"Whats neat about the metro parks is that even if they get no funding they can just shut off access to them and not much will change, birds will still come nest, dead trees will still fall, new saplings will still grow. I think they would kind of become a preserve instead of a park. I am sure that long long time ago before anyone came and settled here the area did just fine without funding or someone being paid to "look after" the trees."
That's funny but inaccurate. Your statement lacks knowledge about nature and the human impact on land.
Not all parks and preserves are forested lands. In Lucas County, we have prairie, wet prairie, marsh, oak savanna, and other types of habitats that are not forested. Linecrosser, you need to get out more.
A naturalist who has never been to Lucas County would know that our parks are not all forested lands. Lucas County is one of the top counties in Ohio for butterfly species, and that's mainly because of the Oak Openings Region, which runs from West Toledo through Sylvania and out past Toledo Express Airport. It takes more habitat types than just forested land to support that many butterfly species.
So letting things go is natural, eh? No, it's not. Not today.
The Nature Conservancy manages Kitty Todd Nature Preserve, which is another gem in the Oak Openings Region of Lucas County. How did they restore it back to oak savanna, prairie, and other natural habitats? By letting things go? Nope. They slashed and burned. The land was in an unnatural state because it was "let go." It was choked with too many woody plants and invasive plants.
When the Nature Conservancy cleared the land that became Kitty Todd, rare plants that had been dormant for decades began blooming. When the land is "let go," other plants flourish in the unnatural state, crowding out the plants that used to comprise the natural habitat. And that can negatively impact other species, such as birds, insects, reptiles, and amphibians. Not all birds build stick nests on tree branches. Not all birds like forested landscapes. Obviously, we don't have as much prairie habitat today compared to 500 years ago.
Controlled burns, mowing, clear-cutting, and selective logging are some of the methods used to manage lands today, including here in Lucas County. Fire is a part of nature, but humans dislike raging fires. Controlled burns and mowing keep the invasive plants from taking over. Human activity introduced the invasive plants. If left alone, woody plants take over the prairie and oak savanna habitats in a choking fashion, which changes the ecosystem and not always in a good or natural manner.
More than a decade ago, The Nature Conservancy labeled the Oak Openings Region "One of the 200 Last Great Places on ."
Back in 2000, a billboard along Route 20 near Secor Metorpark read: "The Oak Openings Region, a Natural Wonder Disappearing Near You."
Kitty Todd and maybe other places sell these interesting and informational items:
Toledo's population according to the U.S. Census Bureau:
|1950|| 303,616|| 7.5%|
|1960|| 318,003|| 4.7%|
|1970|| 383,818|| 20.7%|
|1980|| 354,635|| −7.6%|
|1990|| 332,943|| −6.1%|
|2000|| 313,619|| −5.8%|
|2010|| 287,208|| −8.4%|
Lucas County's population:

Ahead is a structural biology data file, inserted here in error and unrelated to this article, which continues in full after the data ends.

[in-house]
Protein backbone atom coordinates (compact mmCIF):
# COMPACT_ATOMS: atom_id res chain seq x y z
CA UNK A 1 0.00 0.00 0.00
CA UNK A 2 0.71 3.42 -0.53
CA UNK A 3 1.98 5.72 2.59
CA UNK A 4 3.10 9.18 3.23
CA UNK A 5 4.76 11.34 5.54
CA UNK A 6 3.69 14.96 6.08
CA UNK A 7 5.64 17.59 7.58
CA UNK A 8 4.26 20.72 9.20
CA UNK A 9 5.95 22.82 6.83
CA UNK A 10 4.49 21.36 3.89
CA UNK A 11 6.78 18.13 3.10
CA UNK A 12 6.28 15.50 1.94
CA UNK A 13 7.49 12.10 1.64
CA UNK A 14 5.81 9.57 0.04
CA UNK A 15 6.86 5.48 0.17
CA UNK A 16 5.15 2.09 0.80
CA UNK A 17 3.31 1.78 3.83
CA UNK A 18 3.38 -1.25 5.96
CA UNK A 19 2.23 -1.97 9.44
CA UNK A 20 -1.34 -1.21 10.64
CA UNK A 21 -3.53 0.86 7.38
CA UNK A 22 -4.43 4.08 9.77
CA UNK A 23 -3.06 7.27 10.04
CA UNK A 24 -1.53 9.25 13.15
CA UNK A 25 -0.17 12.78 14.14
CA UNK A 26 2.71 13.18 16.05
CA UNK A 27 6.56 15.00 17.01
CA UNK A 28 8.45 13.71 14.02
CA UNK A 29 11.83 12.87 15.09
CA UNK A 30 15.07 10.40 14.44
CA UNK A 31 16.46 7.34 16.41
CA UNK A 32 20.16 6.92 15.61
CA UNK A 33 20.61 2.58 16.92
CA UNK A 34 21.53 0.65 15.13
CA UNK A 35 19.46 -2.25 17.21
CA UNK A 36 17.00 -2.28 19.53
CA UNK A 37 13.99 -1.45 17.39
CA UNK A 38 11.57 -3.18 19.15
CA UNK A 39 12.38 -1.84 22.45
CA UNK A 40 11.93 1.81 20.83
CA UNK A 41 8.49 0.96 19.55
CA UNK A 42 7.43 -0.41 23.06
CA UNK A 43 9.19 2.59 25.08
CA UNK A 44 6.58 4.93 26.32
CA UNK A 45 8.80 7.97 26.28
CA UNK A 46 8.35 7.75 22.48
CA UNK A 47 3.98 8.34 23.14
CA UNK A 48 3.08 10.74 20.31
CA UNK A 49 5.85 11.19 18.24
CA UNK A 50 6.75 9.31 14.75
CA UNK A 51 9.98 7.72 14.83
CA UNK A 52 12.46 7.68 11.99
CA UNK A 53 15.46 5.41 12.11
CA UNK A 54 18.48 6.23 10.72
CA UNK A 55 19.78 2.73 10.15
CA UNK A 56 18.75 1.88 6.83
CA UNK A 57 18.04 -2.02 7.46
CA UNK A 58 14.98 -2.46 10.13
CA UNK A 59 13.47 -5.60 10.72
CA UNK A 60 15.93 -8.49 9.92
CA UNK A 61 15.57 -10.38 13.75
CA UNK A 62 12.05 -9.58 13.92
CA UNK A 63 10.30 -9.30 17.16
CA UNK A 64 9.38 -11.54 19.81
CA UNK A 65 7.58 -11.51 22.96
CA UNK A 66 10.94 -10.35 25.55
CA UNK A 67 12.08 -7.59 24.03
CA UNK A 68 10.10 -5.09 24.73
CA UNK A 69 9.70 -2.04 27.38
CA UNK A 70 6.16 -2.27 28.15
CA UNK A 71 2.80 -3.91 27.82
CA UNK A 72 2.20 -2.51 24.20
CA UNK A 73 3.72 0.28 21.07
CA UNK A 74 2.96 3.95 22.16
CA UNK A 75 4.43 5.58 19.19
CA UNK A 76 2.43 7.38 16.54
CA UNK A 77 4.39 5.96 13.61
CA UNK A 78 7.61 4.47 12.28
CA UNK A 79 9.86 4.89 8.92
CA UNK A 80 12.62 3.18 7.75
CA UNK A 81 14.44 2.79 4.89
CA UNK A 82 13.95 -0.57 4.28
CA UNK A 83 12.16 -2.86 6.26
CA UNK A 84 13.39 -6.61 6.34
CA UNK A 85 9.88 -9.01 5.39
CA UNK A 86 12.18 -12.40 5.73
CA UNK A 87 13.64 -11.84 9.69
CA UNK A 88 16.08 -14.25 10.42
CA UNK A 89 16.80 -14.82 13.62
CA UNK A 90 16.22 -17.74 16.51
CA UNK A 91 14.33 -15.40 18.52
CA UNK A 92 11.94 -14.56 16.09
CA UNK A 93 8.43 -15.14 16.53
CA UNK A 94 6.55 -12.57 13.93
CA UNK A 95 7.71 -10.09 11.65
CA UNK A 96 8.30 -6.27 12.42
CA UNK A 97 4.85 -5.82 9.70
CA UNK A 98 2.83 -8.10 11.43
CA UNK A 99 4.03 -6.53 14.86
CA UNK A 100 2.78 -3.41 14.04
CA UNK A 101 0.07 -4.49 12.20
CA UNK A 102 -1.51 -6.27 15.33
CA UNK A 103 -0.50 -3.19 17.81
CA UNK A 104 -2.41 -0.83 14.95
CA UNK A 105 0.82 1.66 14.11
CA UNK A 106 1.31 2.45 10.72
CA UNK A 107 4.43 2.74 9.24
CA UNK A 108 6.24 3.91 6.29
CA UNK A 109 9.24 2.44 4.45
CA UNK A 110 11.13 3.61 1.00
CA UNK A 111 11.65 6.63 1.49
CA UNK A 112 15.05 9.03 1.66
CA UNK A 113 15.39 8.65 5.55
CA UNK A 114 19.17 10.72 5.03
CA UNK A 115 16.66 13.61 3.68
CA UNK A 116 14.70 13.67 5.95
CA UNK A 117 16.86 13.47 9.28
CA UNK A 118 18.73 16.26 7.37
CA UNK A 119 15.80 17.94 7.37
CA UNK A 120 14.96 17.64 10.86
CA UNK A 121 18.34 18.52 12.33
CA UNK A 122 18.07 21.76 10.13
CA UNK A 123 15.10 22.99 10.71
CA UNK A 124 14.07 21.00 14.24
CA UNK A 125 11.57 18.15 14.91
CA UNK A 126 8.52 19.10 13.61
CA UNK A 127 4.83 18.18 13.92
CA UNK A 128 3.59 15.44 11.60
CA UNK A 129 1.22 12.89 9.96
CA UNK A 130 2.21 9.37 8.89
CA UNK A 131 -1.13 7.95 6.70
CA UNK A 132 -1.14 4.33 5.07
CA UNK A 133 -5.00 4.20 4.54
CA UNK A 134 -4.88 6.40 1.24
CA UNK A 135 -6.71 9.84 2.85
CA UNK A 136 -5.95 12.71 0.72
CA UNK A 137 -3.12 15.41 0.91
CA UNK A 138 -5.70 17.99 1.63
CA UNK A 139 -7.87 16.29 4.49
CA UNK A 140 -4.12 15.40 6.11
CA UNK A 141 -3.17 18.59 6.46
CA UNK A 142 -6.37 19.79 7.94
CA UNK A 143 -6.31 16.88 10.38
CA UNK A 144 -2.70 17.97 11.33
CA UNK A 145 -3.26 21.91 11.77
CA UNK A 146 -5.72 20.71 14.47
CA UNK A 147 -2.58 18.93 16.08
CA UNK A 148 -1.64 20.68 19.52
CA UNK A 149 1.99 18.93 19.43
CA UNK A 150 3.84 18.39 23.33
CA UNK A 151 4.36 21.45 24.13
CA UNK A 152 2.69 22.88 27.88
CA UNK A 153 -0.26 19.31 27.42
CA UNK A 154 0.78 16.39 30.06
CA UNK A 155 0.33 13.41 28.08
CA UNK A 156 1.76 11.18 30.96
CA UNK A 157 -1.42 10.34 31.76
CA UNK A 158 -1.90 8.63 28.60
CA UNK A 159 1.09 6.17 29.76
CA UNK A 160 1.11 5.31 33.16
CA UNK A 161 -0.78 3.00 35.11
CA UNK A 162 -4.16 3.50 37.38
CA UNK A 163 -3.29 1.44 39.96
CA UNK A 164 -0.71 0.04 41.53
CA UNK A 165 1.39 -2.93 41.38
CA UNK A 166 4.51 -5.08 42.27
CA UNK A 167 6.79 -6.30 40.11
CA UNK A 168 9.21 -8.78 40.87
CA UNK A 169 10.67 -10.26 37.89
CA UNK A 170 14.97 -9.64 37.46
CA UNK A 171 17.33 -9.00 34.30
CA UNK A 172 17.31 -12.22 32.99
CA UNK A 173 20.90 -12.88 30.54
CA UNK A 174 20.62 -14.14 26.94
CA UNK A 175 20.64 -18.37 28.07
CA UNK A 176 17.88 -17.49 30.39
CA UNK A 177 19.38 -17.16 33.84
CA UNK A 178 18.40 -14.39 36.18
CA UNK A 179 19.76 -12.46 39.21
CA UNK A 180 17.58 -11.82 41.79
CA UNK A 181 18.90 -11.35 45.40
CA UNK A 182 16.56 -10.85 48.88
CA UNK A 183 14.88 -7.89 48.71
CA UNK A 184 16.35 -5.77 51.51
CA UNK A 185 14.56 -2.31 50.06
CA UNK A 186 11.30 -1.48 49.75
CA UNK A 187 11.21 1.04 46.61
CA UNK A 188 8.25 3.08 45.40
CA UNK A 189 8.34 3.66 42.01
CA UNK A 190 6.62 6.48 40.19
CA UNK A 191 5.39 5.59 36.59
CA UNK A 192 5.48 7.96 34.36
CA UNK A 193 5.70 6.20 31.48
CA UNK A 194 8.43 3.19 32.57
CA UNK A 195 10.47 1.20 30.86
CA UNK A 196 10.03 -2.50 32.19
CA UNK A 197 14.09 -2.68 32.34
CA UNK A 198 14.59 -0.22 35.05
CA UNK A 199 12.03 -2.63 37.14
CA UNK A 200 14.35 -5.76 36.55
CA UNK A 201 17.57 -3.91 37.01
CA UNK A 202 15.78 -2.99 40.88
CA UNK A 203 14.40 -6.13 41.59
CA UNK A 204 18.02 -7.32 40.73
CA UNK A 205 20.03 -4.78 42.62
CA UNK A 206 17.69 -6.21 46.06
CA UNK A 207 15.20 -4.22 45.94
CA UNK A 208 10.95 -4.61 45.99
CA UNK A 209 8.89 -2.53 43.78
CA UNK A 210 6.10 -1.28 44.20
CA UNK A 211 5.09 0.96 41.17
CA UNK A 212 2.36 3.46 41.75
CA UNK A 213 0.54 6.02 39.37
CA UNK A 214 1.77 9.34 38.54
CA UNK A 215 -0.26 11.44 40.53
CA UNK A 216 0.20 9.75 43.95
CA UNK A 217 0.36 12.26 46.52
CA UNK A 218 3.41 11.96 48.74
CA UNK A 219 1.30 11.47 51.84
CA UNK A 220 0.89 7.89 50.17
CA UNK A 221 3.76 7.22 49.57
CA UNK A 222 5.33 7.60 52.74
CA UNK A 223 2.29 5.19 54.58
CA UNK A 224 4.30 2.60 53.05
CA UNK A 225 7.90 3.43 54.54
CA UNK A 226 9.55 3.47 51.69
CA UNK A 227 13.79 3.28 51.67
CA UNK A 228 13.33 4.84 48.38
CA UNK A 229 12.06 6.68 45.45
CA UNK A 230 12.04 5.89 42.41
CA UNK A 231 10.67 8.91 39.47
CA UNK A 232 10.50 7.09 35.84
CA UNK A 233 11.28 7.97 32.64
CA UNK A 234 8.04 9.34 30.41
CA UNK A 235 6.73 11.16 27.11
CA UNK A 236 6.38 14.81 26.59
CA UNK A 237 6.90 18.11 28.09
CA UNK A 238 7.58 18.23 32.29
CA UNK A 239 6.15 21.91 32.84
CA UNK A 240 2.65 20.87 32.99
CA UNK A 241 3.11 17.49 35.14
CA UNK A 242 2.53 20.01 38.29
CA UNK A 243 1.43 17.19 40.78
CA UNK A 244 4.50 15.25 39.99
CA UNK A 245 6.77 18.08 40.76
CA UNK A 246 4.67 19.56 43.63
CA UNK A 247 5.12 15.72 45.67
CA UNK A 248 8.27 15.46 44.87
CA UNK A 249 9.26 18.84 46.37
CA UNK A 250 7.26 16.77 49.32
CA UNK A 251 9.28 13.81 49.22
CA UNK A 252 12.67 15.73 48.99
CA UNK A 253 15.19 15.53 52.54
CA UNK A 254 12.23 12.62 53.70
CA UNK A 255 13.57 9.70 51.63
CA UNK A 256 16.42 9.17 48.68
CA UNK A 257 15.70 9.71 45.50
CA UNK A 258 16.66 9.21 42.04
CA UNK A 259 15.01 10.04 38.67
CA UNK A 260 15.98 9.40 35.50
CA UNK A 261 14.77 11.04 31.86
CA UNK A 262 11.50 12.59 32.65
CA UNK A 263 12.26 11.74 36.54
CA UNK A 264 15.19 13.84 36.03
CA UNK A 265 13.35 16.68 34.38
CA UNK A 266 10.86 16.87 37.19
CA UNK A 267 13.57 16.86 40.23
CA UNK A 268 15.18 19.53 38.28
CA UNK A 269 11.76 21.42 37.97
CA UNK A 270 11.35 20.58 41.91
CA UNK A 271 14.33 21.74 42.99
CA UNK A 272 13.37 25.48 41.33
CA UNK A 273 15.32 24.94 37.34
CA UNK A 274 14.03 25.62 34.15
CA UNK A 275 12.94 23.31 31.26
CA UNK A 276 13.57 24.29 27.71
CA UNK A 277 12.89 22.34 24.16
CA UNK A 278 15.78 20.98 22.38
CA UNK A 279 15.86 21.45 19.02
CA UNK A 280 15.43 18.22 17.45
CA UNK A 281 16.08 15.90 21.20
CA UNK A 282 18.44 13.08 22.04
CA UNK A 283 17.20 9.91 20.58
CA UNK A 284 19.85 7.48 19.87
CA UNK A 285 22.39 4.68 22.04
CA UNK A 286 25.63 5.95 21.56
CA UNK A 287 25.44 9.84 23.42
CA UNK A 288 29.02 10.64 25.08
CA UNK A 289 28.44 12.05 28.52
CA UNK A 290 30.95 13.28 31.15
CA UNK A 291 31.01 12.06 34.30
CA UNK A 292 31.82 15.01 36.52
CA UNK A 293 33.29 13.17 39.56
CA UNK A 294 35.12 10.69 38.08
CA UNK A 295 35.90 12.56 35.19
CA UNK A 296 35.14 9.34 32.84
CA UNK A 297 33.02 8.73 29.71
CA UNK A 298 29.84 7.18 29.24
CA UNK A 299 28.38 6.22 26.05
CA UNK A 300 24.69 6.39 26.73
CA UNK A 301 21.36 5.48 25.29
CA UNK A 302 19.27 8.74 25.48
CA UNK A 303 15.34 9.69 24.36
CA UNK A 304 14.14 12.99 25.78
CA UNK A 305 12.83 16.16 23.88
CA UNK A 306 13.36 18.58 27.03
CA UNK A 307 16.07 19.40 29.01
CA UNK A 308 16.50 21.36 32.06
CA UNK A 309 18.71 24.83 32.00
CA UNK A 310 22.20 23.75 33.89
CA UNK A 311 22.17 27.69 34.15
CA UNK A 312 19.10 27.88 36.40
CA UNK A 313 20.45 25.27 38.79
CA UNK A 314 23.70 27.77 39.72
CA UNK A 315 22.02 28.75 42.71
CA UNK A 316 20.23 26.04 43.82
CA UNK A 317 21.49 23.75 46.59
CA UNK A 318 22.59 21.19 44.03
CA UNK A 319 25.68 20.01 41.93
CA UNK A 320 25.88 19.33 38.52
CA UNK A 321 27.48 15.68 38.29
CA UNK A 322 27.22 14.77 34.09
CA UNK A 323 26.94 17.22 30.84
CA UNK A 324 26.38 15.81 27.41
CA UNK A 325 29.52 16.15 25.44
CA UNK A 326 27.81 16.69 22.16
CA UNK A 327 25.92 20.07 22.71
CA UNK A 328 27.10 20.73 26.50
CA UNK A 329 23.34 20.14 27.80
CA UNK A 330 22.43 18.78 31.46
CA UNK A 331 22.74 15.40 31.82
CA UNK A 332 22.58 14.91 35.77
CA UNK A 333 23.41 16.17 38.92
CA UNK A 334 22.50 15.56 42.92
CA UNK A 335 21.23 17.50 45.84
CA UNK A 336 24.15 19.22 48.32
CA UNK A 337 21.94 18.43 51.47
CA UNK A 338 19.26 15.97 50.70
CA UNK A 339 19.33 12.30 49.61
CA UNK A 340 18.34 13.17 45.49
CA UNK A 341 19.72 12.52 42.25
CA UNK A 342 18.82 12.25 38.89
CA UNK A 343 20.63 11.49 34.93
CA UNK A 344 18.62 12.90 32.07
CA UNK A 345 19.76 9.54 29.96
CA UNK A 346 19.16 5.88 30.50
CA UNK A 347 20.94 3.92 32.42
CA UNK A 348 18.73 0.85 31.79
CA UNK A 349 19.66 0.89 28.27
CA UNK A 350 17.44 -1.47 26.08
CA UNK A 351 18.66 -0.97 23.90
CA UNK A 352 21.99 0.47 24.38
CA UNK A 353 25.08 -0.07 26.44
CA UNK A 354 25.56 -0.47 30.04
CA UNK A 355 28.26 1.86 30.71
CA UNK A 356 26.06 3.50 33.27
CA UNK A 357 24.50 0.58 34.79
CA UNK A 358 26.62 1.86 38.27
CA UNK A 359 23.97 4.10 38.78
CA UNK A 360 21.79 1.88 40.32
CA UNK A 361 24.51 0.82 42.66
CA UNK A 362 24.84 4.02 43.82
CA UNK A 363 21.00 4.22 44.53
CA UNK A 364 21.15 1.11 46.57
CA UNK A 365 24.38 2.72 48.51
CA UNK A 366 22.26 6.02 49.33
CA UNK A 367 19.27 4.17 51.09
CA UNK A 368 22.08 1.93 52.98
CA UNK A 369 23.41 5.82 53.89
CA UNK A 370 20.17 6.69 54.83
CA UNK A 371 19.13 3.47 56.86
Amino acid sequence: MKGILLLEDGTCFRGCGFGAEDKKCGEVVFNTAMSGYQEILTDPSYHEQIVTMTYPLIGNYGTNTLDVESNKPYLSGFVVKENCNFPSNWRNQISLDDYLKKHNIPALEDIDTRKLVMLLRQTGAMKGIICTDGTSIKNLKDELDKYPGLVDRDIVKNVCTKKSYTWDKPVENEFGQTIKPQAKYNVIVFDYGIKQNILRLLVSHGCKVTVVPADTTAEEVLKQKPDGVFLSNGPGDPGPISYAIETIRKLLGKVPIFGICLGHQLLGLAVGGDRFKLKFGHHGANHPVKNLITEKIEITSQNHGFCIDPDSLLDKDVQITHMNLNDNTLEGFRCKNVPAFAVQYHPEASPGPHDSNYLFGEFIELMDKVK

|1950|| 395,551|| 14.9%|
|1960|| 456,931|| 15.5%|
|1970|| 484,370|| 6.0%|
|1980|| 471,741|| −2.6%|
|1990|| 462,361|| −2.0%|
|2000|| 455,054|| −1.6%|
|2010|| 441,815|| −2.9%|
Over the past 40 years, Lucas County's population has not declined as dramatically as Toledo's population. Obviously, some Toledoans have moved into other communities within Lucas County. That means what?
While Lucas County's population has declined, the amount of developed land within the county has increased dramatically. Anyone who has lived here for more than 15 years knows that by simply driving around the county.
Here are two images from the above documentary that showed land usage in the Toledo area in 1981 and in 1997. It's a big change in only 16 years.
I wonder what that land use image map looks like today for Lucas County, 15 years later.
People will say that buying land for park usage prevents that land from being developed and paying taxes. Well, a lot of land has been developed in Lucas County over the past 30 years, and yet we have five county-wide property tax levies on the ballot this November. Developing for the sake of developing is not working here. I could understand the point if Lucas County's population had dramatically over the past 30 to 40 years.
Over the past few decades with Lucas County's population declining, and the amount of developed land within the county doubling or tripling in size, I think that means many vacant properties exist with Toledo. Not exactly a newsflash.
The decay of the urban core is one factor contributing to suburban sprawl. Stupid political decisions, poor schools, etc. in Toledo causes people to flee the urban center and chew up the countryside. Plus, it's probably easier and more financially rewarding for developers to work farm land and sandy land than try to develop within Toledo.
How one votes regarding the Metroparks levy is a personal matter. I would prefer people gain a basic knowledge of nature in their immediate surroundings. That doesn't mean taking up dragonfly watching or identifying trees in the winter time. Just obtain some awareness.
I think the best book to read is A Sand County Almanac by Aldo Leopold, published in 1949. It's a good book for an e-reader. It contains many essays. The first section of essays discusses the flora and fauna changes that occur throughout the year in one area. This also called phenology. One essay called the Land Ethic is still used by land managers today. Aldo's writing is some of the best that I've ever read.
"Considered by many as the father of wildlife management and of the United States’ wilderness system, Aldo Leopold was a conservationist, forester, philosopher, educator, writer, and outdoor enthusiast."